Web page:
* Funding came from Koch Foundation, Southern, Exxon, API
* Private science funding gets close look amid budget cuts
* Soon says never motivated by financial reward
By Timothy Gardner
WASHINGTON, June 28 (Reuters) - Willie Soon, a U.S. climate change skeptic who has also discounted the health risks of mercury emissions from coal, has received more than $1 million in funding in recent years from large energy companies and an oil industry group, according to Greenpeace.
Soon, an astrophysicist at the Harvard-Smithsonian Center for Astrophysics, has also gotten funding from scientific sources including NASA and the Massachusetts Institute of Technology. But starting early in the last decade, Soon began receiving more funding from the energy companies, Greenpeace reported.
Last year, the foundation of Charles Koch, chairman and CEO of privately held Koch Industries, gave Soon $65,000 to study how variations in the Sun are related to climate change.
Koch is co-owned by David Koch, founder of Americans for Prosperity, a group aligned with the Tea Party movement, which opposes new air pollution regulations.
Beginning in 2002, Soon's funding mostly came from oil companies, including Southern Co (SO.N: Quote), one of the largest coal burners in the United States, and the American Petroleum Institute, according to documents uncovered in a Freedom of Information Act request by Greenpeace and seen by Reuters.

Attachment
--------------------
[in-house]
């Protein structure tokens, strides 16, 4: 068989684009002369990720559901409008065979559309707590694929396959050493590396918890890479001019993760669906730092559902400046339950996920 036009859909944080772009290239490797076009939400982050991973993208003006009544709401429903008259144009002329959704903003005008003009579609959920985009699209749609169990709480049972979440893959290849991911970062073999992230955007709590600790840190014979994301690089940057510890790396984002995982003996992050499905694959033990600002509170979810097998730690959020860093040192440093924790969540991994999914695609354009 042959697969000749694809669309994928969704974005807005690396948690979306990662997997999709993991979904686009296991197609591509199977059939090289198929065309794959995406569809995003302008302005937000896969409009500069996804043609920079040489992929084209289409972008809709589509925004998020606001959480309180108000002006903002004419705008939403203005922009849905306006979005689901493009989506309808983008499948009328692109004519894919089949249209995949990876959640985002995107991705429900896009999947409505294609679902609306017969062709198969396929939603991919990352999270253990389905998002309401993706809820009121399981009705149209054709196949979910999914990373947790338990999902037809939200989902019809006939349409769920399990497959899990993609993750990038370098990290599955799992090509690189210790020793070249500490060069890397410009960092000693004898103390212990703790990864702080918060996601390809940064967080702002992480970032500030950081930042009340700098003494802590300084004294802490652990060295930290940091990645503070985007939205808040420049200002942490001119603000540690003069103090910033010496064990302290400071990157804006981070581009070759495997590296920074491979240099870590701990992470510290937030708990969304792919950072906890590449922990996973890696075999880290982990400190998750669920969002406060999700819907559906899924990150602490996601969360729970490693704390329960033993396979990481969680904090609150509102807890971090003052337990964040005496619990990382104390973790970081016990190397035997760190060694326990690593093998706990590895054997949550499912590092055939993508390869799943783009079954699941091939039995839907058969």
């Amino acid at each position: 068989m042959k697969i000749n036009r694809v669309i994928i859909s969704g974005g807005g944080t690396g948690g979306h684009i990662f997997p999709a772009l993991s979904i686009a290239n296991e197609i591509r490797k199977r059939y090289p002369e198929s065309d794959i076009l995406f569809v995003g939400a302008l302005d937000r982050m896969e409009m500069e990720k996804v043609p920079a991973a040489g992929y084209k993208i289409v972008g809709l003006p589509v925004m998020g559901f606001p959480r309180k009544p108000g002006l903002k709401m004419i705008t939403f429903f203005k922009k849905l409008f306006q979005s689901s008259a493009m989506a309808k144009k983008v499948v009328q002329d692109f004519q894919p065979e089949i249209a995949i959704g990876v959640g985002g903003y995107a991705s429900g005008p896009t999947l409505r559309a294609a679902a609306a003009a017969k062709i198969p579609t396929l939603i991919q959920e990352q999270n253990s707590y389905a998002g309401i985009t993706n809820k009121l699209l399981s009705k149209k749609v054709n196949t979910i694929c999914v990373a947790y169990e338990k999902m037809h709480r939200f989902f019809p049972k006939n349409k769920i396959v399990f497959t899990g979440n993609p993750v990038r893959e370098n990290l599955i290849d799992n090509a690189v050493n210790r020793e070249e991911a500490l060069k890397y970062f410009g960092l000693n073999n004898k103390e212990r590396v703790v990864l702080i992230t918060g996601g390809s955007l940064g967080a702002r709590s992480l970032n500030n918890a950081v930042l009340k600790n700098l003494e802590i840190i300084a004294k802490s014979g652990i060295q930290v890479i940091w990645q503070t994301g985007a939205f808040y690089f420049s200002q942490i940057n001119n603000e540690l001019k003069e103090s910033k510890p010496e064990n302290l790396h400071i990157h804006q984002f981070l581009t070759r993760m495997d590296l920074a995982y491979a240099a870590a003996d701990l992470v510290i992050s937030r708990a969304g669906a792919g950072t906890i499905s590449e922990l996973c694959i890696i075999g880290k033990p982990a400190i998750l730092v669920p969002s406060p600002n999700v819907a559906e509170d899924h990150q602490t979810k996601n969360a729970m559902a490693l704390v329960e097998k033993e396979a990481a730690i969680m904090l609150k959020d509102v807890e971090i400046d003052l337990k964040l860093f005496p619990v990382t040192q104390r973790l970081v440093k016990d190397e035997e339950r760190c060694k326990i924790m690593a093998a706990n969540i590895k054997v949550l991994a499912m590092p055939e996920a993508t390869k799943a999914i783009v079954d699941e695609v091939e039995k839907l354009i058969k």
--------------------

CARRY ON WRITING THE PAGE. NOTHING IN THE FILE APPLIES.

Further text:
"A campaign of climate change denial has been waged for over twenty years by Big Oil and Big Coal," said Kert Davies, a research director at Greenpeace US.
"Scientists like Dr. Soon who take fossil fuel money and pretend to be independent scientists are pawns."
Soon was criticized by many climate scientists for a 2003 paper he co-wrote, concluding that 20th century warming was not unusual compared to that of centuries past. About 5 percent of the study's funding, or $53,000, came from the API, they said.
Soon, who says global warming is mostly caused by changes in the Sun, not emissions from burning oil, gas and coal, has written some peer-reviewed studies on global climate change.
More recently, he has written non-peer reviewed papers. In 2007 he co-wrote a paper that concluded polar bears are not threatened by human-caused climate change, which was also funded partially by grants from the oil industry.
While corporate funding of science is not new, the focus on the ethics of such aid is growing as state and federal science grants are reduced amid budget cuts.
Soon co-wrote a May 25 opinion piece in The Wall Street Journal called "The Myth of Killer Mercury." In the piece, Soon was identified as a natural scientist from Harvard, but the newspaper did not disclose that he receives most of his funding from the energy industry. The Journal did not return a request for comment.
Soon wrote that the EPA, which is under court order to finalize rules on the pollution from power plants, wants to discipline the energy industry. "To build its case against mercury, the EPA systematically ignored evidence and clinical studies that contradict its regulatory agenda, which is to punish hydrocarbon use," the piece said.
...Soon agreed he had received funding from all of the groups and companies, but denied any group would have influenced his studies....